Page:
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Friday, March 22 , 2019, 2:25 pm | A Few Clouds 61º

 
 
 

Paul Burri: Original Packaging

Trying to open a new electronic device is just the first problem

I must live under an unlucky star because everything seems to happen to me. Here’s my latest story.

Paul Burri
Paul Burri

A couple of weeks ago, I ordered a small electronic device. With shipping and handling, it came to $32.19, and it arrived in a few days. It came in one of those impossible-to-open plastic packages that require industrial-grade equipment to open. Fortunately, I still own some industrial-grade tools, and I finally got it open.

I connected the device and it worked fine for about a week and a half. Then it quit. I assumed it was a defective battery and replaced it. It worked fine for another several days, and then it quit again. Two defective batteries in a row? At that point I called the company to ask for a replacement.

You will not be surprised that I had to provide every bit of my personal information, the date of the order, the order number, the model number, the serial number and my grandmother’s address in the Old Country before I could explain my problem to someone. Finally the person asked me about the problem. She told me I could return the item for a credit or replacement.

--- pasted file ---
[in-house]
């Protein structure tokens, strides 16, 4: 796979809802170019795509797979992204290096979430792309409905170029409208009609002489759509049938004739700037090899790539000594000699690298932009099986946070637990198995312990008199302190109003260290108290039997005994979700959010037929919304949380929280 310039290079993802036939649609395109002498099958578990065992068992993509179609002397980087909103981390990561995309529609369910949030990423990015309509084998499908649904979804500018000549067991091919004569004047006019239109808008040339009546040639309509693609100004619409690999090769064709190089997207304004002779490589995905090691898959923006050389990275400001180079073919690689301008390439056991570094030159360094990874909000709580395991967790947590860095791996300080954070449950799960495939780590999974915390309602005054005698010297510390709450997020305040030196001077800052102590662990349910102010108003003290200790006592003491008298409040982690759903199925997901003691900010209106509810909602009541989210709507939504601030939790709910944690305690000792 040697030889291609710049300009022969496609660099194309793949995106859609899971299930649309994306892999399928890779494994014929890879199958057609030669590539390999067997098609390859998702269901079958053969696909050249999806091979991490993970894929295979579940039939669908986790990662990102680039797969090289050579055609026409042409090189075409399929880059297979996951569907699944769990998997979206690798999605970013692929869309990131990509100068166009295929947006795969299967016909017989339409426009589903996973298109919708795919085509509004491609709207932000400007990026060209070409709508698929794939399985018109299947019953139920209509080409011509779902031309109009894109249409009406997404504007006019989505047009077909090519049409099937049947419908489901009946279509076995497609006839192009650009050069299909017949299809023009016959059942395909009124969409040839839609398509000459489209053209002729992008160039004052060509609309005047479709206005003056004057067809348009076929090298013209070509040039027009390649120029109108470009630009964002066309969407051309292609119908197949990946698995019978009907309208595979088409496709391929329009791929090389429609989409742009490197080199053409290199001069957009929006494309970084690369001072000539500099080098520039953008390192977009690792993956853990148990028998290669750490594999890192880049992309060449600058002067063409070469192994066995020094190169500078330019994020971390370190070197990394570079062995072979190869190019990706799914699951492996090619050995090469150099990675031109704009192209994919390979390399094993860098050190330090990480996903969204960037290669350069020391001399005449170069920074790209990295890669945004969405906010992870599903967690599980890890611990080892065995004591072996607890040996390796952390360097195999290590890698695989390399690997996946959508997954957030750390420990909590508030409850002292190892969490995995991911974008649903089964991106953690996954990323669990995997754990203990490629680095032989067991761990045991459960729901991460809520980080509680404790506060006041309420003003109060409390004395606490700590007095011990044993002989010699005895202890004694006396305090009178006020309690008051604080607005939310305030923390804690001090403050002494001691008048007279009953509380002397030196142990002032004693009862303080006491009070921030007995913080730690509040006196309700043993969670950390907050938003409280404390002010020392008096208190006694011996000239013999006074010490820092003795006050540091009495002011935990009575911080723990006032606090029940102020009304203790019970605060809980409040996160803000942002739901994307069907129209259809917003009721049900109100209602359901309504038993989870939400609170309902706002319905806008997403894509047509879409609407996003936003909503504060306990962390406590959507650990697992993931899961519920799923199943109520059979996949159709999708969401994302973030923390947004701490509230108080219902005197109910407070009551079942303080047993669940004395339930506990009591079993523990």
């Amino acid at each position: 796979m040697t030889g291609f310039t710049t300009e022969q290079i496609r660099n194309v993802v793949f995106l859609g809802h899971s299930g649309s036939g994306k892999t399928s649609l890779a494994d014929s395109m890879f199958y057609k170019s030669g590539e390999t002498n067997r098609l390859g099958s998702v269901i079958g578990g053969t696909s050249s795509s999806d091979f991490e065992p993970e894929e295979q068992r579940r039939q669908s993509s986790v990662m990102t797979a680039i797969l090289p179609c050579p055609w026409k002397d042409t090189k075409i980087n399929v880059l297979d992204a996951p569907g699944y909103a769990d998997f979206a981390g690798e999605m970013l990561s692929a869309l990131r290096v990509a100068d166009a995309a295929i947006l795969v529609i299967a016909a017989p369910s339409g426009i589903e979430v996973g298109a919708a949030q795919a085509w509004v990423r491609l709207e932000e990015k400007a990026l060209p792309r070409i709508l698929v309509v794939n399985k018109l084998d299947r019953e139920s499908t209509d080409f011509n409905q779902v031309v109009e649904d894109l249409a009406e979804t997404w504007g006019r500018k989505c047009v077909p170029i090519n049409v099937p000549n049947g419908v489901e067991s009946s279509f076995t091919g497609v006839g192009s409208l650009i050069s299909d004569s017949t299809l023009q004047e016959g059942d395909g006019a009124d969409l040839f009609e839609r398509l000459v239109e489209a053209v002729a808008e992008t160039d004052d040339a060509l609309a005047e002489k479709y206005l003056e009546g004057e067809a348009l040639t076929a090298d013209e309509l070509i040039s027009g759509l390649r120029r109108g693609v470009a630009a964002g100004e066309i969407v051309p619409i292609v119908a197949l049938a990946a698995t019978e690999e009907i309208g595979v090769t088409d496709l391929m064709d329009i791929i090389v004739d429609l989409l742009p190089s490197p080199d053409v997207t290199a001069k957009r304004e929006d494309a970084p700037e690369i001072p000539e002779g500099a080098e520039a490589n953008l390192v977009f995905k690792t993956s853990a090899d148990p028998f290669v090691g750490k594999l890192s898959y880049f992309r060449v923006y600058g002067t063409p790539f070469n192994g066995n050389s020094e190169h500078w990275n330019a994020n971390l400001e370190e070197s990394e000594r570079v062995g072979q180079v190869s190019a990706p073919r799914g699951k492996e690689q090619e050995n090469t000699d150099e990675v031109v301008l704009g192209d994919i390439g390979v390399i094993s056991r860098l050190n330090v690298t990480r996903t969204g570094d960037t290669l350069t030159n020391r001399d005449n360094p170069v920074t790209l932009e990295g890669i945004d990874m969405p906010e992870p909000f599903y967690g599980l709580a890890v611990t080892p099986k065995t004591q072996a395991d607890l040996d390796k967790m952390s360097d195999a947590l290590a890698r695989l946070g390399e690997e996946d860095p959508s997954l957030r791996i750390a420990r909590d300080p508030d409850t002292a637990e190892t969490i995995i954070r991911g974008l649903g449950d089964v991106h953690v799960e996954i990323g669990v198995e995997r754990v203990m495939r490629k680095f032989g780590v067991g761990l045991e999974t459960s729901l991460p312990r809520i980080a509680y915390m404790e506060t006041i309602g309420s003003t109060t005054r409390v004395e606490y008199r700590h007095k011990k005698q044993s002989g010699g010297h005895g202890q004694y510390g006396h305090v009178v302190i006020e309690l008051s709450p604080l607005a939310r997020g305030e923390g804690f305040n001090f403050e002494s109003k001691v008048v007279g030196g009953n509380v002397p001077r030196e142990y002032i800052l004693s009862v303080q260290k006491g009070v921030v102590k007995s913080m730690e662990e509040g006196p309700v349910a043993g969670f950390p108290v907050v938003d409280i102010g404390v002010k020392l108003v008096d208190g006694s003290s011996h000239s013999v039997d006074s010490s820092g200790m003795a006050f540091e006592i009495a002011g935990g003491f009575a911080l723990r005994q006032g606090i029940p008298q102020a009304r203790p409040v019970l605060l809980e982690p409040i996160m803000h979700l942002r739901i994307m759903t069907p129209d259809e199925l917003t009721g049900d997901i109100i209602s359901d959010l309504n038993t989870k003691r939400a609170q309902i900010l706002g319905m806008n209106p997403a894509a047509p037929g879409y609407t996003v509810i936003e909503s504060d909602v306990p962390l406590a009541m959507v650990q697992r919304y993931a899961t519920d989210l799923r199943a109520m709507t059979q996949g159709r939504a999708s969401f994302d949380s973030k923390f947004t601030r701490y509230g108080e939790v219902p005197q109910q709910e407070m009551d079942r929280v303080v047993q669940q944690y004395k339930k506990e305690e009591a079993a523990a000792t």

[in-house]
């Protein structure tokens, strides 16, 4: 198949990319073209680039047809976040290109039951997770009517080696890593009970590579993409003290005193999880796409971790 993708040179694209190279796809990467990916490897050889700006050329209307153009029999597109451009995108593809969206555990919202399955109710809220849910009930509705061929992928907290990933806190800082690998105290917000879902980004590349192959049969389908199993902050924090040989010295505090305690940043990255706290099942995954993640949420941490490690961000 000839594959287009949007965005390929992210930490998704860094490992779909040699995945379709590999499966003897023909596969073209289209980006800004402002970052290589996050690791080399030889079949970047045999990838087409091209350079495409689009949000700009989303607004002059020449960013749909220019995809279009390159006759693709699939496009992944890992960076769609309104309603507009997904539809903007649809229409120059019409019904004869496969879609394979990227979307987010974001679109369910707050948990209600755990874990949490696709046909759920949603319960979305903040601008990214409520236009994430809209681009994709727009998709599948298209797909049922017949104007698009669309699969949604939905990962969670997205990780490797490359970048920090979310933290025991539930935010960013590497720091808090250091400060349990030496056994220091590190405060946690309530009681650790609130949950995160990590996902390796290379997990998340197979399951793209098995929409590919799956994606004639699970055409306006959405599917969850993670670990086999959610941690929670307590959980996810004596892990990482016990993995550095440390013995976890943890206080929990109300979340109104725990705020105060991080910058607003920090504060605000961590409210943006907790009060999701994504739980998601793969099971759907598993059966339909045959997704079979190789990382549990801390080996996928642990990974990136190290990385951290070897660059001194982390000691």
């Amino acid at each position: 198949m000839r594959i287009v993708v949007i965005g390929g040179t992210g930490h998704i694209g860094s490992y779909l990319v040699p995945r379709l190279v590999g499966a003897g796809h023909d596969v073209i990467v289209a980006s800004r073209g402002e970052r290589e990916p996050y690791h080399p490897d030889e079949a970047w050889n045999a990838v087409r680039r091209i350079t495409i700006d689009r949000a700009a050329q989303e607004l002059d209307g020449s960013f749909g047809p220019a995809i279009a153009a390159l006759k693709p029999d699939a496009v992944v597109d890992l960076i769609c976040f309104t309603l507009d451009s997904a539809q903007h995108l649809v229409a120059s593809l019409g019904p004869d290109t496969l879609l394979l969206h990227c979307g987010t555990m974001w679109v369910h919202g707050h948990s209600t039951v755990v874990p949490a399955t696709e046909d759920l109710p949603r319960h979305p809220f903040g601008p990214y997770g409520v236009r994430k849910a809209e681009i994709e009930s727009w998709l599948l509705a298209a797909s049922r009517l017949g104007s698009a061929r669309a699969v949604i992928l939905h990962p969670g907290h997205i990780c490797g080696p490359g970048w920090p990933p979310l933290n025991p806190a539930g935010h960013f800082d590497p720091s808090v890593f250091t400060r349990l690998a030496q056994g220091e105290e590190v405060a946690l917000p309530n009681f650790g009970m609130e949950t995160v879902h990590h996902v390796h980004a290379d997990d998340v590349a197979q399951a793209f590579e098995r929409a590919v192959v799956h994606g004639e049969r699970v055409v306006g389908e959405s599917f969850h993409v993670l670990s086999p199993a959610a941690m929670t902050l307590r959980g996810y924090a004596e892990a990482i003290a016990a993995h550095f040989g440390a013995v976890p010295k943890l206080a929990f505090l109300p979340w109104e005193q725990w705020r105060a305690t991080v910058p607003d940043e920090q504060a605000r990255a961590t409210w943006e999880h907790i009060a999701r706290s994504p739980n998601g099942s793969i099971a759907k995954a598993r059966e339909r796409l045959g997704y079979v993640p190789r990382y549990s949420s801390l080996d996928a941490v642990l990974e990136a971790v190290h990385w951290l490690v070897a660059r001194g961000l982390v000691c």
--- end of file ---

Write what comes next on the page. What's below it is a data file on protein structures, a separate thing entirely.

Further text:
Then she added, “You need to return it in its original packaging.”

First of all, who saves the original packaging? Do you save the receipts you get at the grocery store or at McDonald’s? How long should I save them? Seven years? If I saved all my sales receipts — much less the original packaging — I’d need three more rooms in my house.

I told the young lady that I had destroyed the packaging in trying to get to the product and that in any case, I never save the original packaging. She didn’t seem to understand that I was unable to return the product in its original packaging.

Yes, I understand that the poor girl was just following her directions, so I asked to speak to her supervisor, who seemed nice enough. She even seemed to understand about not saving the packaging, but she did mention that there was a simple way to remove the product — and without industrial equipment. I was surprised to hear that and asked if there were product removal instructions on the package. She admitted that she didn’t know if there were.

Although the supervisor was willing to accept the product, she asked that I try replacing the battery one more time. If it didn’t work then, I could return the product.

I replaced the battery for the second time. So far it seems to be working. What are the odds of getting three sets of defective batteries in a row?

— Paul Burri is an entrepreneur, inventor, columnist, engineer and iconoclast. He is not in the advertising business, but he is a small-business counselor with the Santa Barbara chapter of Counselors to America’s Small Business-SCORE. The opinions and comments in this column are his alone and do not represent the opinions or policies of any outside organization. He can be reached at .(JavaScript must be enabled to view this email address).

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